Or we’re running out the door, our schedules just don’t line up. And then at nighttime we’re so exhausted, it’s, we’re lucky if we pat each other on the shoulder and go, love you. You know, so I think that’s a great idea to hold hands and make that initial contact and just kind of like set the tone, like we’re together, remember?

Right, right. There’s actually even an exercise that You know, it has been around for a while that where people like sit cross legged facing each other and you put your hand on their heart, they put their hand on your heart and then you put your hand over top of their hand and you make eye contact and you say just one thing.

loving to the other person and it’s very powerful. It’s kind of sounds kind of corny and people giggle sometimes at first, but it’s very powerful. Connie, to be honest with you, that sounds scary to me. That sounds more intimate than a lot of the sex I’ve probably had in my life. Yes, indeed. It can be. It can be.

That sounds like 10 out of 10 intimacy, where doggy style is like a 2 out of 10. You know? You’re right. It can be. Okay. Well, I challenge people to try that. I’ll try it if you guys try it. You know, we’re down for anything on this podcast. But what about partners that are a sexual mismatch in pregnancy, or even before pregnancy?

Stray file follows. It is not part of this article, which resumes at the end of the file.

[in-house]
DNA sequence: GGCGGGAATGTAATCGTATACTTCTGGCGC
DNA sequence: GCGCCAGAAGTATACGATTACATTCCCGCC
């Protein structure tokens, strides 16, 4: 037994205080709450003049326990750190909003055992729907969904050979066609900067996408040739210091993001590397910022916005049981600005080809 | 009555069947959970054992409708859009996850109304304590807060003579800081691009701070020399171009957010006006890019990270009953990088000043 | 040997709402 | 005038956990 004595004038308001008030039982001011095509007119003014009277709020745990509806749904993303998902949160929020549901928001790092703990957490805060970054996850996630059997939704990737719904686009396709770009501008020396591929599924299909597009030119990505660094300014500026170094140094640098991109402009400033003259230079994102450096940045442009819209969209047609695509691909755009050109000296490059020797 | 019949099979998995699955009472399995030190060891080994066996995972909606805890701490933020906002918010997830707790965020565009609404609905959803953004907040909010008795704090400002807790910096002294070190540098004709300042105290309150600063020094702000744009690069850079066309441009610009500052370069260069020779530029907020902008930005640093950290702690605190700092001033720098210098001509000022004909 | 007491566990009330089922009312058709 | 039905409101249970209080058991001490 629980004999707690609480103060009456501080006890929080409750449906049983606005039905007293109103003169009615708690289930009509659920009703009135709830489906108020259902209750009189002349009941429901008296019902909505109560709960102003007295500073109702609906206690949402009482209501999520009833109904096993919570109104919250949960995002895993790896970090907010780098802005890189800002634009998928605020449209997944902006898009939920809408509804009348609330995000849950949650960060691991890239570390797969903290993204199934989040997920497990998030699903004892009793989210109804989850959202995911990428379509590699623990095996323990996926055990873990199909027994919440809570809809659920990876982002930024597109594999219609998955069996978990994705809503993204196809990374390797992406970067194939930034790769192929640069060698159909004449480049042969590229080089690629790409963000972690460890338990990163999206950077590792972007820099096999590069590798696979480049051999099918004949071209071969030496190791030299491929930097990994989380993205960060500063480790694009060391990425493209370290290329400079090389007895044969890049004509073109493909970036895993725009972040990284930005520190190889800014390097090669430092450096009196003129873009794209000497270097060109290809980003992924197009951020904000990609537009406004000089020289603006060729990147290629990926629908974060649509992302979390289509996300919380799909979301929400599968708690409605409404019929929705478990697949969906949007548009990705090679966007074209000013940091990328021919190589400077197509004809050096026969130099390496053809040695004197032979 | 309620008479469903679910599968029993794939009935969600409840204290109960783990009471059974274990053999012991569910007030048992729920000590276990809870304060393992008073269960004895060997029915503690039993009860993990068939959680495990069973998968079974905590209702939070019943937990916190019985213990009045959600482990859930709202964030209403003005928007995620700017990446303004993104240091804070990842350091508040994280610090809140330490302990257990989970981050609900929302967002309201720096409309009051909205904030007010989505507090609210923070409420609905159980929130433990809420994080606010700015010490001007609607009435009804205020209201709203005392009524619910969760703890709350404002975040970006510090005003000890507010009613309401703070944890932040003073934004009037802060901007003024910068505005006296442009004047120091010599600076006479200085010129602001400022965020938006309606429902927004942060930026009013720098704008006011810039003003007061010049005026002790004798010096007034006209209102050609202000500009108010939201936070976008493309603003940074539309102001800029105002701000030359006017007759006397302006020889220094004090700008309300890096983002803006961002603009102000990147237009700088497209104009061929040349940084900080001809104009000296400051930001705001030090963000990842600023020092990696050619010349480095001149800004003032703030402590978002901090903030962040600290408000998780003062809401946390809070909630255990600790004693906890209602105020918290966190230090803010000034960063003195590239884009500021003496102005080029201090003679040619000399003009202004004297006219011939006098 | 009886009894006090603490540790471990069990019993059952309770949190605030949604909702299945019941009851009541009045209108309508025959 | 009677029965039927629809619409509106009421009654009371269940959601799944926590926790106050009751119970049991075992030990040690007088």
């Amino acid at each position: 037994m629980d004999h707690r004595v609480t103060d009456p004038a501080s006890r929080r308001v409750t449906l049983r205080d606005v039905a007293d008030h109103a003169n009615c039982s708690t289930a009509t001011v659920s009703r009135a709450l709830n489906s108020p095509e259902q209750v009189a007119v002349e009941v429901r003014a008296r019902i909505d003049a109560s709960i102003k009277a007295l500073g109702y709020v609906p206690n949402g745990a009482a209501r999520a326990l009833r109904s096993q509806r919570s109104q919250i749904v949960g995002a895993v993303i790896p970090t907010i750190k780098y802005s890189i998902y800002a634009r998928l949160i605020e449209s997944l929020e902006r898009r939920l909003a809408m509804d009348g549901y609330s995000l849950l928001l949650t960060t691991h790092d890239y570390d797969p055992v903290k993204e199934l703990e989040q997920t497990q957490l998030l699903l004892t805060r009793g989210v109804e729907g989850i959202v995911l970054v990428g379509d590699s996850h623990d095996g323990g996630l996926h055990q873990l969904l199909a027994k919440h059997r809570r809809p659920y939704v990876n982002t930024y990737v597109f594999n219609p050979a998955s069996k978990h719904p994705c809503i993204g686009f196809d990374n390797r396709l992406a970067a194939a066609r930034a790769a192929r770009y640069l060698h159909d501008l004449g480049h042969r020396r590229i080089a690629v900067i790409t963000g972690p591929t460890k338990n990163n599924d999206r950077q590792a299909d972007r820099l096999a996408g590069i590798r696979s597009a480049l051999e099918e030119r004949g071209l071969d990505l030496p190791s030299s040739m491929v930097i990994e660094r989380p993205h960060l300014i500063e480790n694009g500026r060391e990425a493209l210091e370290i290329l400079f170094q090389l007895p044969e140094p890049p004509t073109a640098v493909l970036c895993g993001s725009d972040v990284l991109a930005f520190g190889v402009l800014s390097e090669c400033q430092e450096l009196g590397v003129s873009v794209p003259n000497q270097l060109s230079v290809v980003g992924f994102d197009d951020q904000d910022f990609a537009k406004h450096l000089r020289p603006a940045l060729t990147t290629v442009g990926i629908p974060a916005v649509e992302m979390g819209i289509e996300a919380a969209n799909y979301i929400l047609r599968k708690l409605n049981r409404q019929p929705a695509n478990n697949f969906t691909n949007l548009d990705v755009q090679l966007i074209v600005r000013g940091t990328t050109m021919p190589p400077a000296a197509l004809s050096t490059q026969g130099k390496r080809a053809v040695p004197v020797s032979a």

Where there might be some old sexual wounds to heal, but now there’s a baby involved and we have breast milk and all these other new body fluids and feelings in our bodies to deal with. Right, so that can certainly be a challenge, but it’s also an opportunity. When there’s a drastic change in your life like that, that can be an opportunity to break out of your old patterns and say, we need to talk about this more.

We need to maybe read some books together. I have some book suggestions later because that also really helps people, sort of gives them a guideline. Let’s look through this. And sometimes that’s a time for couples therapy. to get the, if the communication isn’t flowing the way it needs to. And sometimes it’s also a time for individual therapy.

Some people have past traumas they need to work through. I’ve had a lot of people where giving birth has reactivated some past traumas for them. And so sometimes that needs to happen before they can enter back into a sexual relationship. But, you know, trying to have healthy sex when you don’t have like enough, you know.